Head of Reilly’s special delivery unit to leave
Martin Connor to depart a year early
Martin Connor, senior policy the adviser to the special delivery unit at the Department of Health and Children is to leave his post.
The British expert appointed by Minister for Health James Reilly to cut hospital waiting lists and the number of people on trolleys in emergency departments is to leave his post.
The Irish Times understands that Dr Martin Connor, senior policy adviser to the special delivery unit set up by the Minister, will step down after the summer, more than a year earlier than set out under his contract.
Dr Connor’s company, Value Based Solutions, was paid €250,000 by the Department of Health for a six-month contract between June and November 2011. It was then engaged on a subsequent three-year contract worth €400,000.
Senior health service sources said the departure of Dr Connor would coincide with a “repositioning” of the special delivery unit in the new directorate structure being established in the Health Service Executive.
Department of Health sources said the unit had been working extremely well but in future it would not operate as a standalone operation. It would report to the new acute hospital directorate in the HSE, to be headed by former chief executive of St James’s Hospital Ian Carter.
The special delivery unit was set up following Dr Reilly’s appointment as Minister in 2011 to spearhead improvements in performance management in hospitals.
Government sources said there had always been a working assumption that it would have a maximum of three years to “mainstream” improvements in the hospital system.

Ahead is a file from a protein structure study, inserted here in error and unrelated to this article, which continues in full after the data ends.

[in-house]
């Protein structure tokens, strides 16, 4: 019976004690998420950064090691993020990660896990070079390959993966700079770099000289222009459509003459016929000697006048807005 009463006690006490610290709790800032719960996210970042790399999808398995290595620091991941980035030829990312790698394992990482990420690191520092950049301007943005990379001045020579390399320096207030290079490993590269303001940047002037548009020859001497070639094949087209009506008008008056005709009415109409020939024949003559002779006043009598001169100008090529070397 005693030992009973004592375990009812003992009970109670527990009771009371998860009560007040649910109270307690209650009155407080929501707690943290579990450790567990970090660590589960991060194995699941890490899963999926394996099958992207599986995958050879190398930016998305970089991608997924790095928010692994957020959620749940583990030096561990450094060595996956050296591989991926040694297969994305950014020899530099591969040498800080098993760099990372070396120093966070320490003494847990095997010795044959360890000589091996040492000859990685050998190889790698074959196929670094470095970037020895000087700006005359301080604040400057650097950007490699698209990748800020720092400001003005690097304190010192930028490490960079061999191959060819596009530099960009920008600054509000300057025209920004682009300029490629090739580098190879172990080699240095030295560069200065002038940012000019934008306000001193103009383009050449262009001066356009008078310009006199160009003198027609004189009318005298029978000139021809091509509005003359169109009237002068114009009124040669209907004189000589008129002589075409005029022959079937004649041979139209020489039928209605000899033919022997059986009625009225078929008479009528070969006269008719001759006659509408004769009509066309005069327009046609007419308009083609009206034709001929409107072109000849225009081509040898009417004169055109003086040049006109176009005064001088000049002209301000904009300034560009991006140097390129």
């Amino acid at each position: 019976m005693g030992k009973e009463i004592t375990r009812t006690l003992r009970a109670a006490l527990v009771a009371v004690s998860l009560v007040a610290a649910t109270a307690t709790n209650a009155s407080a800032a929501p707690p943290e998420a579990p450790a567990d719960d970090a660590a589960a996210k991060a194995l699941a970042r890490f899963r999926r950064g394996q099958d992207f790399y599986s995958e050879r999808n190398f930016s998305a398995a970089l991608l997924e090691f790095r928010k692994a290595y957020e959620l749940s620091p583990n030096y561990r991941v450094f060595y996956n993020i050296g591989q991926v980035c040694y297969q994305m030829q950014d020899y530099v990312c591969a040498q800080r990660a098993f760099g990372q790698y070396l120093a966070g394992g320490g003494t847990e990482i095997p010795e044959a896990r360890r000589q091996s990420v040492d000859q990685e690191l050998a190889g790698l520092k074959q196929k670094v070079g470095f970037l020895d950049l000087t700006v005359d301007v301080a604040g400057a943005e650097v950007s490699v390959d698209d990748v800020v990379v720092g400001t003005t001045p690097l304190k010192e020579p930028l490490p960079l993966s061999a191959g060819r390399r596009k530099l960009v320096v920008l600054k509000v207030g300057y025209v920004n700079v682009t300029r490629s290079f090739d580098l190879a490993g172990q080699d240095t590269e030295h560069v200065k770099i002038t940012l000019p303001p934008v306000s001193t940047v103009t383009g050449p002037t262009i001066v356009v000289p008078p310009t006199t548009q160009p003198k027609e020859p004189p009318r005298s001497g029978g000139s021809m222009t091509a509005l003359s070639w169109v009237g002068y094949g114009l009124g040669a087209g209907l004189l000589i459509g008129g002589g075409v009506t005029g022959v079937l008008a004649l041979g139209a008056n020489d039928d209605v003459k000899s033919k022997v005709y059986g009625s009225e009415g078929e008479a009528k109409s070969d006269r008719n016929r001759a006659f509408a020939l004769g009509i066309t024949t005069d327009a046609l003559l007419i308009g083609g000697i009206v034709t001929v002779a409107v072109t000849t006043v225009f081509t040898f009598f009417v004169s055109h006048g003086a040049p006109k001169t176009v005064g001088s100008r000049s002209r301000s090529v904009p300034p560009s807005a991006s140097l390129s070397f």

They said the special delivery unit “brand” would continue but there would be “a passing of the baton of performance management to the new HSE directorate structure”.
As part of the HSE restructuring, the chief executive of the Royal College of Physicians of Ireland, Leo Kearns, has been co-opted to the health authority for a two-year period. He will run a new systems review office attached to the office of HSE director general Tony O’Brien.
Government sources said this office would seek to drive performance management and improvement in other parts of the health service such as primary and community care.
In other changes, the unit’s head of scheduled care, Dr Alan Smith, is also understood to be leaving. Sources said he was to return to practice and that the head of unscheduled care, Lis Nixon, would be remaining on. Ms Nixon is employed on a three-year contract worth €164,000 a year. Government sources said Dr Connor’s contract would be paid only until he finished working with the unit.
The special delivery unit had succeeded in reducing waiting lists and curbing the numbers on trolleys in emergency units over the last year or so.
However, recently waiting list numbers had begun to increase. Figures published by the National Treatment Purchase Fund last week showed the number of patients waiting longer than six months for hospital treatment had nearly doubled since the end of last year.
The Department of Health has announced a new “intervention strategy” with a special fund of €18 million. Government sources said it was confident its waiting list targets for the year would be met. Earlier this month The Irish Times reported that the special delivery unit was costing about €2 million per year.